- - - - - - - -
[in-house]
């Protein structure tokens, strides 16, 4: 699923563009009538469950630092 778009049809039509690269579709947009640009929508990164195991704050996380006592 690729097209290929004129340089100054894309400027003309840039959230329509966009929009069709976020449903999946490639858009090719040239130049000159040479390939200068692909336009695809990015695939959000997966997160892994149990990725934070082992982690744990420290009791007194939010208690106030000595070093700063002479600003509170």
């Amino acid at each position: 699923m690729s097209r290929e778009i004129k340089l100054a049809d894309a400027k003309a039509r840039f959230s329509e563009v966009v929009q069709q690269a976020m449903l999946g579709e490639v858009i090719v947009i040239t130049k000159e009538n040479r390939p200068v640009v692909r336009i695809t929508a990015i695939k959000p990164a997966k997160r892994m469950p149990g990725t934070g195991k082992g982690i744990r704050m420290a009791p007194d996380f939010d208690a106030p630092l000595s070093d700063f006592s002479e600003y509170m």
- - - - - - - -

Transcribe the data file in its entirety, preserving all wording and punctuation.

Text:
[in-house]
């Protein structure tokens, strides 16, 4: 699923563009009538469950630092 778009049809039509690269579709947009640009929508990164195991704050996380006592 690729097209290929004129340089100054894309400027003309840039959230329509966009929009069709976020449903999946490639858009090719040239130049000159040479390939200068692909336009695809990015695939959000997966997160892994149990990725934070082992982690744990420290009791007194939010208690106030000595070093700063002479600003509170």
């Amino acid at each position: 699923m690729s097209r290929e778009i004129k340089l100054a049809d894309a400027k003309a039509r840039f959230s329509e563009v966009v929009q069709q690269a976020m449903l999946g579709e490639v858009i090719v947009i040239t130049k000159e009538n040479r390939p200068v640009v692909r336009i695809t929508a990015i695939k959000p990164a997966k997160r892994m469950p149990g990725t934070g195991k082992g982690i744990r704050m420290a009791p007194d996380f939010d208690a106030p630092l000595s070093d700063f006592s002479e600003y509170m």